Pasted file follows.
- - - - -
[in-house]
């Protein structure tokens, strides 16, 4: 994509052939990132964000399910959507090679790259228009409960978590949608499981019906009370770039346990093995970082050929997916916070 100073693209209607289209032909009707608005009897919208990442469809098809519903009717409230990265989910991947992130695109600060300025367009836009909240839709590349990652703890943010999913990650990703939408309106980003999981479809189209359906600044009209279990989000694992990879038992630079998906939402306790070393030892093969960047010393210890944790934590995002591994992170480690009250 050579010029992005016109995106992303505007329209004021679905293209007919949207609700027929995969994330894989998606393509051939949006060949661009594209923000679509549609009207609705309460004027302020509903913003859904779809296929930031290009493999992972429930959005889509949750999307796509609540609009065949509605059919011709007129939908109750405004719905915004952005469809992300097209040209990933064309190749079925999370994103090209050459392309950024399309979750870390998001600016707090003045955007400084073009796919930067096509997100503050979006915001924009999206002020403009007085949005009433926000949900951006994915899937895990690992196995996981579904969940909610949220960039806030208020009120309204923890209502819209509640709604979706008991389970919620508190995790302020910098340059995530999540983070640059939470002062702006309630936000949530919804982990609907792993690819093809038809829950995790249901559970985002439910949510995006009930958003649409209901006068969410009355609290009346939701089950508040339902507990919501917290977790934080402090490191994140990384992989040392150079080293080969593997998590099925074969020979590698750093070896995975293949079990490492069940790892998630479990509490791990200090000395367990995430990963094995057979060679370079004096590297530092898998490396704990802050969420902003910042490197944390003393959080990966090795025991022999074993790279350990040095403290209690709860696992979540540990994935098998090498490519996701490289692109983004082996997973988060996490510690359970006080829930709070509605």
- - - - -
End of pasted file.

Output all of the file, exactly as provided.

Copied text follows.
[in-house]
């Protein structure tokens, strides 16, 4: 994509052939990132964000399910959507090679790259228009409960978590949608499981019906009370770039346990093995970082050929997916916070 100073693209209607289209032909009707608005009897919208990442469809098809519903009717409230990265989910991947992130695109600060300025367009836009909240839709590349990652703890943010999913990650990703939408309106980003999981479809189209359906600044009209279990989000694992990879038992630079998906939402306790070393030892093969960047010393210890944790934590995002591994992170480690009250 050579010029992005016109995106992303505007329209004021679905293209007919949207609700027929995969994330894989998606393509051939949006060949661009594209923000679509549609009207609705309460004027302020509903913003859904779809296929930031290009493999992972429930959005889509949750999307796509609540609009065949509605059919011709007129939908109750405004719905915004952005469809992300097209040209990933064309190749079925999370994103090209050459392309950024399309979750870390998001600016707090003045955007400084073009796919930067096509997100503050979006915001924009999206002020403009007085949005009433926000949900951006994915899937895990690992196995996981579904969940909610949220960039806030208020009120309204923890209502819209509640709604979706008991389970919620508190995790302020910098340059995530999540983070640059939470002062702006309630936000949530919804982990609907792993690819093809038809829950995790249901559970985002439910949510995006009930958003649409209901006068969410009355609290009346939701089950508040339902507990919501917290977790934080402090490191994140990384992989040392150079080293080969593997998590099925074969020979590698750093070896995975293949079990490492069940790892998630479990509490791990200090000395367990995430990963094995057979060679370079004096590297530092898998490396704990802050969420902003910042490197944390003393959080990966090795025991022999074993790279350990040095403290209690709860696992979540540990994935098998090498490519996701490289692109983004082996997973988060996490510690359970006080829930709070509605």